Government lauded for public service transformation
Jamaica’s international development partners have recommitted their support for the Public Sector Transformation Programme.
This is the undertaking given by representatives of two of the entities – Inter-American Development Bank (IDB) Caribbean Country Manager Therese Turner Jones, and World Bank Country Manager for Jamaica Galina Sotirova, who have lauded the administration for taking steps to further advance the civil service’s transformation.
Both officials reaffirmed their organisations’ support during a recent programme update provided by Finance and the Public Service Minister Dr Nigel Clarke.
Turner Jones, who noted that the engagement has been “ongoing for many years”, acknowledged that “progress is being made”.
“If you look at how Jamaica has improved in the ‘Doing Business’ indicators, for example, on opening a business… moving up seven points on that… the matrix [has put] Jamaica in the top 10 in the world,” she pointed out.
Turner Jones suggested that public-service delivery in Jamaica can be improved by “moving much quicker to a digital economy and putting everything on a digital platform”.
“This means that all parts of the Jamaican Government [would be] operating on one platform,” she added.
The IDB executive argued that a key principle of this engagement would see persons only needing to give their data once.
“So, if you go to the tax office, they would know your name because you have a digital signature… [and once] you have an ID card… if you need to connect to a health service, you don’t have to give that [personal] information twice,” she explained.
The digital platform concept is consistent with the Public Sector Efficiency and Information and Communications Technology (ICT) component of the transformation programme.
This aspect supports the roll-out of GovNet to enable connectivity among ministries, starting in the Kingston Metropolitan Area.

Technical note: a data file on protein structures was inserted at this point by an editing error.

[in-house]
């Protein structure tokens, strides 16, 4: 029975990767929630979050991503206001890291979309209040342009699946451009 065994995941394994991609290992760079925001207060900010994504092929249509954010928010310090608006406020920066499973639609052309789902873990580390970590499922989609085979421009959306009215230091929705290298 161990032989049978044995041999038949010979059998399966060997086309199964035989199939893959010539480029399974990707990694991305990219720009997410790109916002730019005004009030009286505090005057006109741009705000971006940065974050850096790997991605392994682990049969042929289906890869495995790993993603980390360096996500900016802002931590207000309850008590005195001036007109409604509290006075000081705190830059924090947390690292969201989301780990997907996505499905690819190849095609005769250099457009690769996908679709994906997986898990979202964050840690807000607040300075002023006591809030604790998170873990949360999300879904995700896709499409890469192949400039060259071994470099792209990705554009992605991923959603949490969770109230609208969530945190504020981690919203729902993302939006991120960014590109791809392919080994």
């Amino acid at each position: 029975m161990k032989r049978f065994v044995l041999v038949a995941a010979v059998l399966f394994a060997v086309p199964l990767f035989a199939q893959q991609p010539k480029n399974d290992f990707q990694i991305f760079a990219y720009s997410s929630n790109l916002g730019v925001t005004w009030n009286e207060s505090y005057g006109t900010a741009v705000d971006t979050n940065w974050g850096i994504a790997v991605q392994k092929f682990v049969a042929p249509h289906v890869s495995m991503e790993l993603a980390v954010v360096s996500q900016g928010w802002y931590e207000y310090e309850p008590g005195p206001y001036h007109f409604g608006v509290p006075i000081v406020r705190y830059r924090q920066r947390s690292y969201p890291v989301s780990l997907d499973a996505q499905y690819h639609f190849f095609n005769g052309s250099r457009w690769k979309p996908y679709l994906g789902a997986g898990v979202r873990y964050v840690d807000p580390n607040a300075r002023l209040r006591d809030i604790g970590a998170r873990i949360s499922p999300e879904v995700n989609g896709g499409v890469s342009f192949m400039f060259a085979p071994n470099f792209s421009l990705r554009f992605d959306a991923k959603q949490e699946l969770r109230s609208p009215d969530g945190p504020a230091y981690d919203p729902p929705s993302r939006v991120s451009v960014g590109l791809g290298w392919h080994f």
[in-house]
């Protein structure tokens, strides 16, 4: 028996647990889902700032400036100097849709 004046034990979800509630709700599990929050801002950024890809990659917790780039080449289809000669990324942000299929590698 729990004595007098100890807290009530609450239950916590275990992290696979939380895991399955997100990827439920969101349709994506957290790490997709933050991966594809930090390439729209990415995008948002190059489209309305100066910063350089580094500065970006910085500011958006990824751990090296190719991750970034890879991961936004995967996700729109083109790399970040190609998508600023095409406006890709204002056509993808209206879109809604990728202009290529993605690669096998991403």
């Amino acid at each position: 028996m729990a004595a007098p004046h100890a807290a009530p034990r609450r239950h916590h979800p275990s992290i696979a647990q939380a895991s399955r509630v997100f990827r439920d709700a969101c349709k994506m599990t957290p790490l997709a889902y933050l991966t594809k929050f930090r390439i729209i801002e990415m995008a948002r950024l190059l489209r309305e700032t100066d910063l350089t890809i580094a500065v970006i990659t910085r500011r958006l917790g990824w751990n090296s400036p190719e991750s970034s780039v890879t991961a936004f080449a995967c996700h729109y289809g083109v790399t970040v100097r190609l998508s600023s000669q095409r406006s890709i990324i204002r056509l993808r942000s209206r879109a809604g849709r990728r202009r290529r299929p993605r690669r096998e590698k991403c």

Additionally, it addresses efficiency enhancements in three ministries and in ICT support areas, such as connectivity in ministries, departments and agencies in the first phase.
Noting that Jamaica is the first Caribbean state to announce plans to transition to a digital economy, Turner Jones argued that “this is where we need to be”.
She noted that much of the elements to this end “are already in place”, and in this regard, “if we can think of this as a sprint… we can really move this country in a very different direction”.
“Jamaica has started on a journey that’s going to take, maybe, a long time. But it doesn’t have to. We can shorten the time it’s taking for all this to happen. We stand ready to help in any way possible and look forward to an agenda that can truly revolutionise the way Jamaica’s public service interacts with its citizens to improve lives,” Turner Jones said.
For her part, Sotirova said an effective, efficient and appropriately sized public sector is imperative in underpinning several key drivers of growth identified in the Vision 2030 Jamaica – National Development Plan.
These, she indicated, are a stable macroeconomy; a strong enabling business environment; internationally competitive industries; energy security; modern technology; and a strong economic infrastructure.